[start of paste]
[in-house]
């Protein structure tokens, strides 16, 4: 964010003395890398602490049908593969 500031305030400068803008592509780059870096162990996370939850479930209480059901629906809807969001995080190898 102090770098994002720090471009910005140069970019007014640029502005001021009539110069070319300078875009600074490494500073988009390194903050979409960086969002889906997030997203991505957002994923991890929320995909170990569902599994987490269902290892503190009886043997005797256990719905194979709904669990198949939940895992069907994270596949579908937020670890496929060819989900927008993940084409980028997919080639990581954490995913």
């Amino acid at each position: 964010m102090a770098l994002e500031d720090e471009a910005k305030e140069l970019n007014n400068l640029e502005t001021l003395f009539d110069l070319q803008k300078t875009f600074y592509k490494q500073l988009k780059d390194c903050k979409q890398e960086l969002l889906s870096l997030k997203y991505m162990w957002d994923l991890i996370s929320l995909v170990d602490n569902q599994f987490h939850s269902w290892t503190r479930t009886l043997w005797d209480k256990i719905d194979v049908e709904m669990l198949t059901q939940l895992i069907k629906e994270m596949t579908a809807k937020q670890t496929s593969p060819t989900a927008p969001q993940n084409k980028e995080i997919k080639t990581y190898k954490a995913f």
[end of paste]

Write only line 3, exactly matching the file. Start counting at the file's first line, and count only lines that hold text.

């Amino acid at each position: 964010m102090a770098l994002e500031d720090e471009a910005k305030e140069l970019n007014n400068l640029e502005t001021l003395f009539d110069l070319q803008k300078t875009f600074y592509k490494q500073l988009k780059d390194c903050k979409q890398e960086l969002l889906s870096l997030k997203y991505m162990w957002d994923l991890i996370s929320l995909v170990d602490n569902q599994f987490h939850s269902w290892t503190r479930t009886l043997w005797d209480k256990i719905d194979v049908e709904m669990l198949t059901q939940l895992i069907k629906e994270m596949t579908a809807k937020q670890t496929s593969p060819t989900a927008p969001q993940n084409k980028e995080i997919k080639t990581y190898k954490a995913f």